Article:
Tuesday, April 29, 2014

Penultimate Words



Jongleur
The purpose of the artist is to make beauty
Real to us. The artist needs to be granted peace
And food and drink. We should allow
The artist what's deserved. His pursuit
Is noble beyond the hunt; he is the fruit
Of centuries of counts and is every inch a prince.
Get it? You might train him to dance
On the end of a chain, but he's crafty, that one,
Watch him now. Here is how he
Beckons beauty in: His mother and the whores alike
Rush to his aid. Here is how he makes beauty
Real: By showing us the scuffed boot
And the sugar stipple of dirt along the ruff
Of her petticoat. He should have had
A dozen castles. There's no need to beat the man.
Give him his stick. Pour him a drink,
The poor damned fool; he will never be forgiven,
He will always want for more. Show him
A landscape and the artist will take a shit
On it. Process is critical to the artist's
Creation. His process incorporates his own
Destruction, we'll give him that. Well done.
We won't miss the moment when the trumpet sounds--
That punchline of a last word
When the prey is taken down.

Video: Toulouse-Lautrec's last words were "Le vieux con," generally believed to have been directed at his father.

3 comments:

libramoon said...

http://om2317.wordpress.com/2013/10/03/sacred-art/

Slothrop said...

The tension here is almost nerve-wracking. Have to admit I never looked at art quite this way before; and I've read "The Hunchback in the Park." But you cut to the heart of his invalid nature a lot better. I mean, we're obviously not talking about Thomas Kinkade here. And after your last two lines I had to read the whole poem over again. I love that. Just like I love your near-rhymes. I feel as though I want to hear the hunt in your rhythms - more gallop, flow - but that may be impossible to do while still evoking something unresolvable. Hell yes; if only more artists were bears.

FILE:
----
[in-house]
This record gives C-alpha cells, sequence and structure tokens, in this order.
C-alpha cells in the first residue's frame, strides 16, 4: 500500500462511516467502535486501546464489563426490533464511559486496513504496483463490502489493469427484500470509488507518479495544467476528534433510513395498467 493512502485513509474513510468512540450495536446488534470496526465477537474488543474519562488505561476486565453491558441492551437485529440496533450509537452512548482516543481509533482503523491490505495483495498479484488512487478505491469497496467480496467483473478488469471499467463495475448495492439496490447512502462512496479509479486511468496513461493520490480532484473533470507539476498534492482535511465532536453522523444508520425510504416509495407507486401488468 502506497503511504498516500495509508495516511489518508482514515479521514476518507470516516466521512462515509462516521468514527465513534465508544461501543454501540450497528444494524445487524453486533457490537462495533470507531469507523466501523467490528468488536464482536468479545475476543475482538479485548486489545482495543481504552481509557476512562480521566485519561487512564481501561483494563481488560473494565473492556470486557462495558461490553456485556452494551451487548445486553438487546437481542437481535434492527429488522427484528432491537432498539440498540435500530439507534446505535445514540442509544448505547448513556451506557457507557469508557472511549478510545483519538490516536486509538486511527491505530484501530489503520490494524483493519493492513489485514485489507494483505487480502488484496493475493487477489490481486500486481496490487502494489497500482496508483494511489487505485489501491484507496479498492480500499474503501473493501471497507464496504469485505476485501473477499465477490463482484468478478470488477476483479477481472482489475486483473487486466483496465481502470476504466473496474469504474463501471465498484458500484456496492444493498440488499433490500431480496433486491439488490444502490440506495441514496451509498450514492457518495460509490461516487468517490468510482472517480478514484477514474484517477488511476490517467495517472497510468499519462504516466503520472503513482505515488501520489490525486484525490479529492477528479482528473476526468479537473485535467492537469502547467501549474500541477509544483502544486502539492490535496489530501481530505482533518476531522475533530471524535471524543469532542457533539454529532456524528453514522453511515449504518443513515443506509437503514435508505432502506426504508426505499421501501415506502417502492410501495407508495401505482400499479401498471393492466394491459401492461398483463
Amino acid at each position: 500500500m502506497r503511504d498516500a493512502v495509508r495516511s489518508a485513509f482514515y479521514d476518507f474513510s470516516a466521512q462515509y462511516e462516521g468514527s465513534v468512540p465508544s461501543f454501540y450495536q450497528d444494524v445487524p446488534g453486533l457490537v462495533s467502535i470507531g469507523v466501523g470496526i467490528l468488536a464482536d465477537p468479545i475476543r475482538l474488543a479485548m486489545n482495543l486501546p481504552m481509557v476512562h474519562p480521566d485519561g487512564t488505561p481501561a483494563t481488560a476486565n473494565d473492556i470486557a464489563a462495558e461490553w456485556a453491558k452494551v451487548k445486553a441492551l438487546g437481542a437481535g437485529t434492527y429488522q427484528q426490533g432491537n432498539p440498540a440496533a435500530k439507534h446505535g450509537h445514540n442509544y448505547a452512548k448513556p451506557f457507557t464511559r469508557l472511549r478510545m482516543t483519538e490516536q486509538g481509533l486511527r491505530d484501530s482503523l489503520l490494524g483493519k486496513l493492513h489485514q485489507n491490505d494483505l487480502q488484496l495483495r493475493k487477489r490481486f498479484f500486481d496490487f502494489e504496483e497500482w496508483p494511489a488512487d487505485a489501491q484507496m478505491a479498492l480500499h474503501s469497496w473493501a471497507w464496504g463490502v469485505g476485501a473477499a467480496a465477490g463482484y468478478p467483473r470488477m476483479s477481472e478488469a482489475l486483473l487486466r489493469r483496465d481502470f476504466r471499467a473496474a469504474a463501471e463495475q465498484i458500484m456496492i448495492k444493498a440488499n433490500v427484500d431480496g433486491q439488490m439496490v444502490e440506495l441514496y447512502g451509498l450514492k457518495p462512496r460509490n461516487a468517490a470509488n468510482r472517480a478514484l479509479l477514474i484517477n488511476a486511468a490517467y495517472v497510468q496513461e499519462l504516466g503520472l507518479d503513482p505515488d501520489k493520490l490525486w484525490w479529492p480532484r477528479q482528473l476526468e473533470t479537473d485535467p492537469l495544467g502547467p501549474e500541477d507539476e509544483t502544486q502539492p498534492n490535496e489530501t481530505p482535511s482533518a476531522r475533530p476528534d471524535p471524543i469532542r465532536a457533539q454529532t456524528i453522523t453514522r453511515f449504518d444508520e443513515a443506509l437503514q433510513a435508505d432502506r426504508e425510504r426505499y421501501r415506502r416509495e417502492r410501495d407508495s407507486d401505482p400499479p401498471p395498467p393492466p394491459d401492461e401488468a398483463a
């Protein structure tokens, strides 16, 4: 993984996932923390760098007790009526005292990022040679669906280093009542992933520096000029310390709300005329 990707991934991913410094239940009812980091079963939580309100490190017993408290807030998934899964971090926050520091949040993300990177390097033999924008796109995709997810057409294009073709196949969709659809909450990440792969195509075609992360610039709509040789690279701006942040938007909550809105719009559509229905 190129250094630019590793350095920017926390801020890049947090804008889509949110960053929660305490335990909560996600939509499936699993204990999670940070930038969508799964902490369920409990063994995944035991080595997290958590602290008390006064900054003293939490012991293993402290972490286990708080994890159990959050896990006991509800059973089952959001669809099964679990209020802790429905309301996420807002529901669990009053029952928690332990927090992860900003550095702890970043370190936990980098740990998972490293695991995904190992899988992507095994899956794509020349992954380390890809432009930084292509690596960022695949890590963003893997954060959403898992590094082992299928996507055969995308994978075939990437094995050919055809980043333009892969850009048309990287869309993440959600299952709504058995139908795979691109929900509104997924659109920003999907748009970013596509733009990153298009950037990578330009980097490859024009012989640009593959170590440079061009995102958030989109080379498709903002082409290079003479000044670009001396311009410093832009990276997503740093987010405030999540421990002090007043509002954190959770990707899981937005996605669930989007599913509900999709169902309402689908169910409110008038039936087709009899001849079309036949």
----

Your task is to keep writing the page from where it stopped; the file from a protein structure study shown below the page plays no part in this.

I had an honest-to-goodness, sleeping-at-night dream about your poetry. I transcribe it completely unchanged and devoid of commentary:

After work I entered my house. It was my house but nicer: ornate panels of ebony or teak, finely wrought chairs and banisters, sweeping stairways rising to palatial rooms. I barely had time to sit down at a round table before it began: hundreds of poems bursting in. Sliding through cracks in the walls, the spaces under doors and windows, rolling themselves up and wriggling through keyholes. They fluttered in the air like doves, rapt, multitudinous, then alighted in chairs around my table in snowy heaps.

I was nervous. It had been ages since I had played host. I thought manners dictated herbal tea for all, so I set a cup before each poem and put on the kettle. After all had drunk the poems asked (in one, raw whisper) "Read us."

I nodded and began. My voice was self-conscious, hoarse; I soon realized I wasn't reading your poems but a story from Denis Johnson's "Jesus' Son" about a car crash while hitchhiking. It melded into a real memory of hitchhiking in Syria and winding up lost at an abandoned mountain castle full of hummingbirds. Suddenly the words were yours: castles and tombs, maypoles, herb gardens, mead and Clark Kent. All of my hairs on end. The poems were exultant. They sang and shimmered, glistened and rang. As I read I saw everything, far more starkly than when awake. They were music and shadow, eyewall and font.

When they finally flew off I was wrung drier than the teacups on the table. Yet exhilarated. Tomorrow, again, I told myself. The next afternoon I raced home, running red lights, barely suppressing my excitement. But when I reached my house a work truck was parked in the drive. A carpenter was cementing shut all of my house's notches, cracks and holes. "Who told you to do this?" I shouted. "No ingles."

I pushed past him into the living room. A 50-ish man in a business suit paced my floor with his head down and his arms folded behind his back. Without looking up he said, "I trust this will put an end to our...burglary...problem."

Maria Padhila said...

I think National Poetry Month ripped the curtain between dimensions, man. There may be consequences we don't even know about yet...;) I do know i was writing a little too fast and furious. But sweet dreams to you!